The Centre for Environmental Planning and Technology, CEPT University and Vellore Institute of Technology (VIT) have signed a Memorandum of Understanding (MoU) for an architecture mentorship programme. University Provost Tridip Suhrud announced this at the inauguration of the CEPT Winter Exhibition 2021 on Monday, saying that CEPT was eager to share the pedagogy it had developed over the years.
“This MoU establishes a two-way conversation in which both institutions will learn from one another,” he explained. Earlier this year, CEPT signed a similar Memorandum of Understanding with McGan’s Ooty School of Architecture. The collaboration is intended to make faculty and student exchange programmes between the institutes easier.
Professor Devi Prasad, Chair of the School of Architecture at VIT, stated at the event that he has always considered CEPT to be a beacon in the field of architecture since graduating from the School of Planning and Architecture, Delhi, in 1985. “Architecture pedagogy has evolved over time,” he says. “It’s no longer civil engineering plus a couple of other courses.” It is now multidisciplinary in nature. Architecture is now viewed as a thinking mechanism, a process that brings out the best in architects.”
Some of this high-grade thinking is now on display at the CEPT Winter Exhibition, which has resumed after a one-year break on account of the Covid pandemic. A total of 97 projects are on display at the exhibition, from students of the Faculties of Architecture, Planning, Design, Technology and Urban Management.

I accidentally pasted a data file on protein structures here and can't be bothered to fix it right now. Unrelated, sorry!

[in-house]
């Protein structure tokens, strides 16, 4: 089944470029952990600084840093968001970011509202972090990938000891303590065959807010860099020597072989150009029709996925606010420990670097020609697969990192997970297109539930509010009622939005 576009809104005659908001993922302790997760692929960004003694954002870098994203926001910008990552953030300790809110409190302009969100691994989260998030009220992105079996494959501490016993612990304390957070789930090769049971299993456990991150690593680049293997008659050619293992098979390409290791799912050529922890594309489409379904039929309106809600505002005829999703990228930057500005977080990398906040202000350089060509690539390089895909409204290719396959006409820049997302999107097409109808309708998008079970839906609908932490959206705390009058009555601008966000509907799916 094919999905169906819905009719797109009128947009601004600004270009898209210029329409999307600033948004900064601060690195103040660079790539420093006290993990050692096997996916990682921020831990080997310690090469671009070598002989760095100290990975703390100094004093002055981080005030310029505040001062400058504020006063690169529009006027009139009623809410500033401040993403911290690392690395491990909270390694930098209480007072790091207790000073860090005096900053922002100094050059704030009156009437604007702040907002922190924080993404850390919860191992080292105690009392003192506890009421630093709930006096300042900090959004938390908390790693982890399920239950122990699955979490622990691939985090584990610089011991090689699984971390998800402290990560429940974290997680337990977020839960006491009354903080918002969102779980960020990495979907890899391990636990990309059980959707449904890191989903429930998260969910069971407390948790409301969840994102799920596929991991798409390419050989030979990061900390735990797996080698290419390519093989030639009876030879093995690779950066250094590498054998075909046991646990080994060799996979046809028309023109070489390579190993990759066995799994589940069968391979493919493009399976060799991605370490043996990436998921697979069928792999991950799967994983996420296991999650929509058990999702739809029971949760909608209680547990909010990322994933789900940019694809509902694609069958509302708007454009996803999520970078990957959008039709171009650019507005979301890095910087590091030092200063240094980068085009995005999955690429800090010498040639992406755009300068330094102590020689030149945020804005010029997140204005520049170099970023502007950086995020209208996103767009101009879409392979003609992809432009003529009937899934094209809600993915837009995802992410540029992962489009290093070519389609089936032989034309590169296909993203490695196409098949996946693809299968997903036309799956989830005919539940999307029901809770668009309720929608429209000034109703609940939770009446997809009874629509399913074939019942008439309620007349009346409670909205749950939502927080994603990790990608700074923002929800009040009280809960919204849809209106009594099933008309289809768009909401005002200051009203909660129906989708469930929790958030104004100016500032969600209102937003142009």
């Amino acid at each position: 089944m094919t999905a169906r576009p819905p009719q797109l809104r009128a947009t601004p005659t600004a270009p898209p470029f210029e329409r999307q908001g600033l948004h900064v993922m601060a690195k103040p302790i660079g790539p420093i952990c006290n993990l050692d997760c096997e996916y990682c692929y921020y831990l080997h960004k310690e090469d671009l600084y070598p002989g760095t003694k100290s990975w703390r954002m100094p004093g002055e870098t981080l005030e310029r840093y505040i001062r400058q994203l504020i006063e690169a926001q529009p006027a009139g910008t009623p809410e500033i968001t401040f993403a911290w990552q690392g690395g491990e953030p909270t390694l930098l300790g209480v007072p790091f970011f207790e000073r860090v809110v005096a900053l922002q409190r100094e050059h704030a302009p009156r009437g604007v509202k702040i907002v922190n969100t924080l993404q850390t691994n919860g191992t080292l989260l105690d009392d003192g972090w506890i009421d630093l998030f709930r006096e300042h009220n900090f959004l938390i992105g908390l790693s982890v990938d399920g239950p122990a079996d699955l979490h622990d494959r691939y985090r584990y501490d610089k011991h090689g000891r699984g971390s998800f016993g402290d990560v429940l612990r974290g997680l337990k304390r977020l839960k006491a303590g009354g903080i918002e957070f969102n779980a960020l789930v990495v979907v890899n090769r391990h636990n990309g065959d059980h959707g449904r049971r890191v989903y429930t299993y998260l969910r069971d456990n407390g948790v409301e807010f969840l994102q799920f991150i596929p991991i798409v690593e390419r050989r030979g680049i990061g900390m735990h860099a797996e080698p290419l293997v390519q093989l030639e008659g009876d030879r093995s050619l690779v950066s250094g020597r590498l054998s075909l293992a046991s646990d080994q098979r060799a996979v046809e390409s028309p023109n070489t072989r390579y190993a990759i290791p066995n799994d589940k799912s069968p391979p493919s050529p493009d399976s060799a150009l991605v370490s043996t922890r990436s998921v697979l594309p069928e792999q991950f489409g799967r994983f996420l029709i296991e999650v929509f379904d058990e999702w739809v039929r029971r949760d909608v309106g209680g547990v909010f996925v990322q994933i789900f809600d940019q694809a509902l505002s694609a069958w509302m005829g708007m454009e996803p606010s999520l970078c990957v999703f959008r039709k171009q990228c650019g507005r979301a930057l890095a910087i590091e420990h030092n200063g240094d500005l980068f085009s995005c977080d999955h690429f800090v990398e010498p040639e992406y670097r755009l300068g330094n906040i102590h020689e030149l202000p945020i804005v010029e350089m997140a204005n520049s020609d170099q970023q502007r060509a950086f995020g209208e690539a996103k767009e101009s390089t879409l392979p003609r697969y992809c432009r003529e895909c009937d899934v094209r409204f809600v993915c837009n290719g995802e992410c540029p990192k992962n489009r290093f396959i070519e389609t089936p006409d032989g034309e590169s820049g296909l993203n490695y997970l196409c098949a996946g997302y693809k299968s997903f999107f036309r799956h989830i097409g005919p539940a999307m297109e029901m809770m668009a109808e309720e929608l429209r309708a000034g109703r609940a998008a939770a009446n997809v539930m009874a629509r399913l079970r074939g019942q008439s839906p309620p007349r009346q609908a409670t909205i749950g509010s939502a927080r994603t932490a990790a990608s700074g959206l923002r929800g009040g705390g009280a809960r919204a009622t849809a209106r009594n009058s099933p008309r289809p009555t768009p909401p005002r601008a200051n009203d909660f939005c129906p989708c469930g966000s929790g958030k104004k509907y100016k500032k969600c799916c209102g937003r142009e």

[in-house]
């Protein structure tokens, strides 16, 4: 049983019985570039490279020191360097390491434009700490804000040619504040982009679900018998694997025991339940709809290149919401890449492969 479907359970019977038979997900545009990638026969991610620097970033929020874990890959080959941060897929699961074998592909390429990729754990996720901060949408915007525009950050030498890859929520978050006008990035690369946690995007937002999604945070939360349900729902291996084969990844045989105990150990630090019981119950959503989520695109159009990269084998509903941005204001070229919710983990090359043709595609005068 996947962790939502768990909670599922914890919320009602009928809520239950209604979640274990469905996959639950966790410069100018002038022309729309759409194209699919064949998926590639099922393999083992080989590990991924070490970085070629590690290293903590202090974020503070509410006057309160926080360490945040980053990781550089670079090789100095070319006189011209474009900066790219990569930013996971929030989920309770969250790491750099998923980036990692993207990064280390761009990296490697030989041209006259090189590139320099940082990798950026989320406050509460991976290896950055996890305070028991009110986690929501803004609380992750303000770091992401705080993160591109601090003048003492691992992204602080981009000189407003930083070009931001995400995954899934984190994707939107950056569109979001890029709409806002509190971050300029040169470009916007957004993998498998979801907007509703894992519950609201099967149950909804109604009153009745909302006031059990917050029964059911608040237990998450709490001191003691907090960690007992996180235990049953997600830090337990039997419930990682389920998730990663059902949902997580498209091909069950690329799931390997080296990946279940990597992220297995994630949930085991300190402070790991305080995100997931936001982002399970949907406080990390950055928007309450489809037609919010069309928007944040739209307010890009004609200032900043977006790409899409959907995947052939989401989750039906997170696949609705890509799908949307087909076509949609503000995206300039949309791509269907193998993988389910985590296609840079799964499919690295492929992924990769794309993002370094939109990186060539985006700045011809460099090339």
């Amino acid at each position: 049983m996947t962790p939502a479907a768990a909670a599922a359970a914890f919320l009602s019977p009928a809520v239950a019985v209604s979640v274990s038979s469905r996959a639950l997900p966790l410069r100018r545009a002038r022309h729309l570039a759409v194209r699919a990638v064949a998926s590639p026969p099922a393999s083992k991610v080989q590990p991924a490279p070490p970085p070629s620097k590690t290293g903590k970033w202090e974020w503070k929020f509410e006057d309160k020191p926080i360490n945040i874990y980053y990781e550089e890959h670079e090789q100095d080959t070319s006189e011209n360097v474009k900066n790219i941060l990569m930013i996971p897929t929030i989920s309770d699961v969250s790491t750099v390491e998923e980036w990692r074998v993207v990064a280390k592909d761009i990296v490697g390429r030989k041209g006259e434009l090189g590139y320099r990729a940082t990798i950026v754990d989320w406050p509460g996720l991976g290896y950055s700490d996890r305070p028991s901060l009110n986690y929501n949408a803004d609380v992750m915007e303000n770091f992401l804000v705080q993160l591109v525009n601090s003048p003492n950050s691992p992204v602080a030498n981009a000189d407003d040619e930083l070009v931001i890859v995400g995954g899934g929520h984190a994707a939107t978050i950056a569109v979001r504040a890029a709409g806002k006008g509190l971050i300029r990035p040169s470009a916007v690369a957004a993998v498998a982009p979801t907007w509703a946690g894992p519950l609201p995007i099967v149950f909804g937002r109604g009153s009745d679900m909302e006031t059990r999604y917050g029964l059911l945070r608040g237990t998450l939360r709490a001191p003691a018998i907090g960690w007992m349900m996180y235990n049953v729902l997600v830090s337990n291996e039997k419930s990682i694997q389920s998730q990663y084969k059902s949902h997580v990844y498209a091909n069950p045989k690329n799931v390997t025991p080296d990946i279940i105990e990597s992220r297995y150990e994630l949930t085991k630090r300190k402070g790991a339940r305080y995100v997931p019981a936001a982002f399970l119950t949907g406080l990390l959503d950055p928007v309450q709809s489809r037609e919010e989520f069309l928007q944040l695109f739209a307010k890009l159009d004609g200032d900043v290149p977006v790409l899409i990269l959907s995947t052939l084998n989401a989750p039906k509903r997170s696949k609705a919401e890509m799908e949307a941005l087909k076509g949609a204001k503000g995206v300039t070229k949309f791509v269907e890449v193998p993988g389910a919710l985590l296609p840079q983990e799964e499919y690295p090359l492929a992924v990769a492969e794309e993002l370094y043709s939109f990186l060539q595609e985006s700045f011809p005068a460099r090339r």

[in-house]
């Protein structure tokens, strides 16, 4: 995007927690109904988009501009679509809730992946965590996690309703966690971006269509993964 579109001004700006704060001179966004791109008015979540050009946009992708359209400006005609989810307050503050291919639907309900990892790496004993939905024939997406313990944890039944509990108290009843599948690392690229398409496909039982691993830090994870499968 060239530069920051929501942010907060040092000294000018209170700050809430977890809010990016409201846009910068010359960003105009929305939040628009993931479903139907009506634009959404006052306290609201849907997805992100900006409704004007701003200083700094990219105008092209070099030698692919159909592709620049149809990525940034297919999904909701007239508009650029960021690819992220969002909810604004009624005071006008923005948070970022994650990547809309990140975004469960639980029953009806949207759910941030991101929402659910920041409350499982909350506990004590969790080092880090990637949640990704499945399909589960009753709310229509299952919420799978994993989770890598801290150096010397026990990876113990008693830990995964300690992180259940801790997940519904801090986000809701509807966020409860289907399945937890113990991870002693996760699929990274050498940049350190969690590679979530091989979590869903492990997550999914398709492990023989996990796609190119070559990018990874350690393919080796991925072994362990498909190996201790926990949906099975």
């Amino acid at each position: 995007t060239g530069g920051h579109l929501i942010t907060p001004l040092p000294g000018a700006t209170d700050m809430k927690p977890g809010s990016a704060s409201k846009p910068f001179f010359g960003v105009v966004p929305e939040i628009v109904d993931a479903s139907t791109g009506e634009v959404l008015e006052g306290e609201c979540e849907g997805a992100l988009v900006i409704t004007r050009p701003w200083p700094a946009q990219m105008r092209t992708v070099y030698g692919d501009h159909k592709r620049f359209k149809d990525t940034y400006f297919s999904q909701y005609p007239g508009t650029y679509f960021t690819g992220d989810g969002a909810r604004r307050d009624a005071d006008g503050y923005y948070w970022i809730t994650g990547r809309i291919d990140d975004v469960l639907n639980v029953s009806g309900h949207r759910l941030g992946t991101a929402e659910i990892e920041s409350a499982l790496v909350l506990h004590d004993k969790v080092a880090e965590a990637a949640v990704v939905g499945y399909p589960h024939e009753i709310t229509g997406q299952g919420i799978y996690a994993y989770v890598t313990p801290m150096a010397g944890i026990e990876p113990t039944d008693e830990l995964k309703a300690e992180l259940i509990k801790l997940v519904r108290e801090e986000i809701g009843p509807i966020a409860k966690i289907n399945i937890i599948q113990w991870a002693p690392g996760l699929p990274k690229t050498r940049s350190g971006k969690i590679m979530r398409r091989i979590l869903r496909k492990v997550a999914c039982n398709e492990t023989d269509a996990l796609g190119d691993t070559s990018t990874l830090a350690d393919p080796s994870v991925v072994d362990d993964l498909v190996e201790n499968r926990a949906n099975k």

“The last four months have seen the campus come alive again,” said Dr Suhrud. “Learning from one’s peers is an important part of education and that was hard to simulate online, though they tried. Conversations are important to academic institutions and it is wonderful to see these have resumed.”
Among the fascinating projects on display at the exhibition in one of Ahmedabad’s six old private schools (Shahpur Lal Urdu School, Jamalpur Gujrati School, Khadia Ward Shala, Shree Jivkor Vanita Vishram, Amarpura Hindi School, and IP Mission School), where students from the Faculty of Architecture have suggested several architectural improvements. Another project, titled ‘Verticity,’ looks at urban housing in the future.
The School of Planning’s ‘Ungendering: The Everyday City’ project investigates places where women tend to congregate in the city’s Ashram Road and Gulbhai Tekra areas (as opposed to where men congregate). In Ahmedabad, as in most Indian cities, public spaces for women are usually limited to areas near their homes or temples. The study discusses ideas for ‘ungendering’ the city so that both genders (as well as members of the LGBT community) have equal access to safe, welcoming spaces.
One of the Faculty of Management’s interesting projects looks at the House of MG, a heritage hotel developed by Abhay Mangaldas. The students have focused on the lack of parking space as well as the building’s lack of fire safety.